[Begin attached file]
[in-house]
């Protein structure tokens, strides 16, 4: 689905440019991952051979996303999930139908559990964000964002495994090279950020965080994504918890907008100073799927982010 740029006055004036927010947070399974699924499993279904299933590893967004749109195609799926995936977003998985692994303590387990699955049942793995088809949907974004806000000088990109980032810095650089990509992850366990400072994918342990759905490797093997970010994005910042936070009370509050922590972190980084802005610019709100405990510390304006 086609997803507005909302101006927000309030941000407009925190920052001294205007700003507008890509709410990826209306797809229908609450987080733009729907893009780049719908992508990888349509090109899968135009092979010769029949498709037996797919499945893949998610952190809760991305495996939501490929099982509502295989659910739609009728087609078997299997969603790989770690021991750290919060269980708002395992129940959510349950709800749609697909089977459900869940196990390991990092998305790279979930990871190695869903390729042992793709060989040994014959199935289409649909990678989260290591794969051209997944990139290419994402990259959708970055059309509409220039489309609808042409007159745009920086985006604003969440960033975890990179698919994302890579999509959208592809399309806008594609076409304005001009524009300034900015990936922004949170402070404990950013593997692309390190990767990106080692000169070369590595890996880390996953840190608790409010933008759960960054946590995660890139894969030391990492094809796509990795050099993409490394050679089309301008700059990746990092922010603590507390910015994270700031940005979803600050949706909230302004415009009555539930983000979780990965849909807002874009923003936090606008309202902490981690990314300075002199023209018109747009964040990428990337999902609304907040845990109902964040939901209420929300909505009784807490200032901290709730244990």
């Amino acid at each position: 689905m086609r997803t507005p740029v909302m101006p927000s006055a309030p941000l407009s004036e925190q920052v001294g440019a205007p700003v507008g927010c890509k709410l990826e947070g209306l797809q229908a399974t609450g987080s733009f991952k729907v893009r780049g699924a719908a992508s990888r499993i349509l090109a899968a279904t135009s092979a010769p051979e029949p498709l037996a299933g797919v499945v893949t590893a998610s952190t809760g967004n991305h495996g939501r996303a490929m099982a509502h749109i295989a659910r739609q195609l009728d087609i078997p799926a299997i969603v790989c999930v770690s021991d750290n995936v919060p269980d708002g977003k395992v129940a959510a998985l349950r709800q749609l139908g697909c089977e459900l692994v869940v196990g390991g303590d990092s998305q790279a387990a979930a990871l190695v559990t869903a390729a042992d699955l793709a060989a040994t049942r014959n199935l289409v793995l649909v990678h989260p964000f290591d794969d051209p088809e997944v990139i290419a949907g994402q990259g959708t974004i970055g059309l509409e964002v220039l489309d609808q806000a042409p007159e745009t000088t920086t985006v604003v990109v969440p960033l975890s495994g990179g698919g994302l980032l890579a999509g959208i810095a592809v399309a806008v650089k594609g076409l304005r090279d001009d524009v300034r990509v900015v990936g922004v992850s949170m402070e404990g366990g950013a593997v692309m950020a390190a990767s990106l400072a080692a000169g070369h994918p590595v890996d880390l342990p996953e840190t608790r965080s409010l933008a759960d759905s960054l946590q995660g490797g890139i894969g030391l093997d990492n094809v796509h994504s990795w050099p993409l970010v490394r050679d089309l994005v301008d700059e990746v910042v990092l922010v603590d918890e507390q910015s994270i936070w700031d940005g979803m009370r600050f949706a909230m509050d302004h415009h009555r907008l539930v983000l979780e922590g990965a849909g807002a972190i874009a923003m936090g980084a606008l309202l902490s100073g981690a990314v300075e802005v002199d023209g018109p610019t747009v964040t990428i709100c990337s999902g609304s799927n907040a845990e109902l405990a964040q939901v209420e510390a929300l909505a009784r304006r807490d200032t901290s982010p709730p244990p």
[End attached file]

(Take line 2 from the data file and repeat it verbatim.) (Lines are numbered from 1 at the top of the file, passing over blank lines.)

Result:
């Protein structure tokens, strides 16, 4: 689905440019991952051979996303999930139908559990964000964002495994090279950020965080994504918890907008100073799927982010 740029006055004036927010947070399974699924499993279904299933590893967004749109195609799926995936977003998985692994303590387990699955049942793995088809949907974004806000000088990109980032810095650089990509992850366990400072994918342990759905490797093997970010994005910042936070009370509050922590972190980084802005610019709100405990510390304006 086609997803507005909302101006927000309030941000407009925190920052001294205007700003507008890509709410990826209306797809229908609450987080733009729907893009780049719908992508990888349509090109899968135009092979010769029949498709037996797919499945893949998610952190809760991305495996939501490929099982509502295989659910739609009728087609078997299997969603790989770690021991750290919060269980708002395992129940959510349950709800749609697909089977459900869940196990390991990092998305790279979930990871190695869903390729042992793709060989040994014959199935289409649909990678989260290591794969051209997944990139290419994402990259959708970055059309509409220039489309609808042409007159745009920086985006604003969440960033975890990179698919994302890579999509959208592809399309806008594609076409304005001009524009300034900015990936922004949170402070404990950013593997692309390190990767990106080692000169070369590595890996880390996953840190608790409010933008759960960054946590995660890139894969030391990492094809796509990795050099993409490394050679089309301008700059990746990092922010603590507390910015994270700031940005979803600050949706909230302004415009009555539930983000979780990965849909807002874009923003936090606008309202902490981690990314300075002199023209018109747009964040990428990337999902609304907040845990109902964040939901209420929300909505009784807490200032901290709730244990």